Hellraiser used to seem like it had a confusing story to me. I’d seen it and immediately forgotten what happens. But now I might have a handle on it. Most of the movie takes place in one house, apart from bookend scenes about buying a magical device that won’t be confused with Rubic’s Cube. The cube kills a man who had been living in his brother’s home and having an affair with his brother’s wife. One day, the brother is helping movers do their job and accidentally gouges his hand on a nail that honestly should not have been missed. His blood drips into the floorboards and partially resurrects the dead sibling who then compels the cuckolding wife to lure men into the attic for would-be trysts so they can be sacrificed and their life’s blood can restore the flesh of the abomination. The teenage daughter is caught in the middle, as she witnesses the half-restored uncle and interacts with hellish creatures called Cenobites who want the cube that started the whole mess. The DVD has an excellent laconic audio commentary by Clive Barker and the actress Ashley Laurence who plays the teenager Kirsty.
Discussions involve the evolution of ideas as they are brought to life with a relatively limited budget of one million dollars 1987 money. They kept it simple enough and focused, often to a point where if the frame had moved a little to the left or right the illusion of location might be destroyed. A little is said without naming titles that some far more expensive movies in horror rely on jump scares but this movie is more about a sense of creepiness and sustained dread while still having a touch of organic humor. It has some of the Eighties look that you might expect, but it can draw the viewer in. I took these movies for granted in my own youth and have only seen the first Hellraiser. The iconic “Pinhead” mouthpiece of the Cenobites continues and As does Ashley Lawrence as Kirsty Cotton who appears in the second and third of the series. Barker is self deprecating about his “amateur status” as a director but what ends up on screen fools us well enough. At one point Barker had offered to write a script Pinhead Versus Michael Meyers if John Carpenter would have agreed to direct it but Carpenter wanted to leave his creation The Shape alone. Personally, I wish Carpenter had agreed. It would have given The Shape genuine demonic status, even if the “Versus” gimmick is inherently has a ring to it of pandering to the market.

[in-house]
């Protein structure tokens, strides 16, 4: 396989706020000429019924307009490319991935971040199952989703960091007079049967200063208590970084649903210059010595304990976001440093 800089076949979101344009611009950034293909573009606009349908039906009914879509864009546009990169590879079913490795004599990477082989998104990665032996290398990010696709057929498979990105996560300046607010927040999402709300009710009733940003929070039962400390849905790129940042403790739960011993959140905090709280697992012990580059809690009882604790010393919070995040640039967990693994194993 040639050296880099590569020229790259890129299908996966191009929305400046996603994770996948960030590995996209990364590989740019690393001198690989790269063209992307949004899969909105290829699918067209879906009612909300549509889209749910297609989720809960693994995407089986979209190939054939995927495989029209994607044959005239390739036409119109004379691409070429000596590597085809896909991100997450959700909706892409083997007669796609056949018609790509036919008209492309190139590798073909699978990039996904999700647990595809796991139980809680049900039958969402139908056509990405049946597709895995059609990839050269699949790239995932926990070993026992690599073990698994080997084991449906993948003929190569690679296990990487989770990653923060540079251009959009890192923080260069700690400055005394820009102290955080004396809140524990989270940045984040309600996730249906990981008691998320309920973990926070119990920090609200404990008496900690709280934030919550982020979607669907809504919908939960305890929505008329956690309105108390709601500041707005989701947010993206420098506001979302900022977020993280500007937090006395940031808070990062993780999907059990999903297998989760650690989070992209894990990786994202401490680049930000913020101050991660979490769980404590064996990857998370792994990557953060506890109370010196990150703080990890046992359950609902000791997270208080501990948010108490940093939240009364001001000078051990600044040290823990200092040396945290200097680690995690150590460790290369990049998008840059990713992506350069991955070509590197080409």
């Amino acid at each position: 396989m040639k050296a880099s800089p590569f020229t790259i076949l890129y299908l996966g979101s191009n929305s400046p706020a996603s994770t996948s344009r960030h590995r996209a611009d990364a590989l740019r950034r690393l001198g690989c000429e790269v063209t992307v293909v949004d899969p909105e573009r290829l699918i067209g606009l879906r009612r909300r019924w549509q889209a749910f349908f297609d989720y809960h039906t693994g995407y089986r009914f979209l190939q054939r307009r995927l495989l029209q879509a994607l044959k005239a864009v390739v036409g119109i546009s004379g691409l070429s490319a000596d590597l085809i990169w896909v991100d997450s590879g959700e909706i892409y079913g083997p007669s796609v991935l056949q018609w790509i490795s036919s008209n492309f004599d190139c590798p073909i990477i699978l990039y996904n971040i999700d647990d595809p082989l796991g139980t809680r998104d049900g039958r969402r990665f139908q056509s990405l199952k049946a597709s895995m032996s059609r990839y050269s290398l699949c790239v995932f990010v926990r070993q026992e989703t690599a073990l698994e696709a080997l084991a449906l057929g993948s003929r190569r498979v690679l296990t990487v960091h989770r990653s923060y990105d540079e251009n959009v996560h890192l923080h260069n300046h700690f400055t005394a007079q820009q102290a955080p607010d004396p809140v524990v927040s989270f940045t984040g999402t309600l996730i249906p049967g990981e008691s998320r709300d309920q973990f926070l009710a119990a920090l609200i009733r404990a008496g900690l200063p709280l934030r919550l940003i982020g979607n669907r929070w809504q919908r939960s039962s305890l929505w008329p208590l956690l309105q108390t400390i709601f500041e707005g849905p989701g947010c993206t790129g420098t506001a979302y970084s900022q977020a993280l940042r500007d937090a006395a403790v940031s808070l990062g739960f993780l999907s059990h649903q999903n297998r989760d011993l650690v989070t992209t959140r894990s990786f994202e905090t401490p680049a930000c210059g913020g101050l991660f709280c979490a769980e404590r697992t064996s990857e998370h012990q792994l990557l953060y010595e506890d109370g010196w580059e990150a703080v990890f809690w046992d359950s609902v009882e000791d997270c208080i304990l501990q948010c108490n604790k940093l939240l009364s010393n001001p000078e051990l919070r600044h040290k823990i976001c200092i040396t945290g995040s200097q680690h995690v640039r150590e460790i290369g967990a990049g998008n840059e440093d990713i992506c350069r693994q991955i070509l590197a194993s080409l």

Boilerplate for Compatibility:
Investors, crew and cast, before anything else, have to be willing to make the same movie as the director. Each person might have a different movie in their mind’s eye or might choose or omit a different shot or joke than someone else. There can be as many approaches as there are people, so first thing’s first: Know what the movie is, who has defined the project, at least make peace with whose vision you are helping bring to life. If the director is trying to be the servant of many masters, chipping away anything that someone else might not like, it will be an empty final result.
If a director believes he or she is Kubrick, the crew usually will make that person’s life hell. So I don’t think I am Kubrick or Spielberg. I want to make sure that I am giving myself the best chance to to get across the movie that is in my head and in stages of imperfection like the script and storyboard sketches. I’m not going to shoot myself in the foot trying to prove how I’m unlike the best directors and unworthy of directing the attention of the audience.
My plan for a low budget film is to respect the fiscally responsible Roger Corman approach and lock the script, storyboard every shot, and know before we arrive on set or location what the camera is going to do and what equipment will be needed to facilitate that.
The opposite would be to go forward with someone who either hasn’t read the script or doesn’t like it or outright objects to something in it and doesn’t believe in the director. In which case the writer-director doesn’t have a leg to stand on with that person, and who wants to walk into that burning house?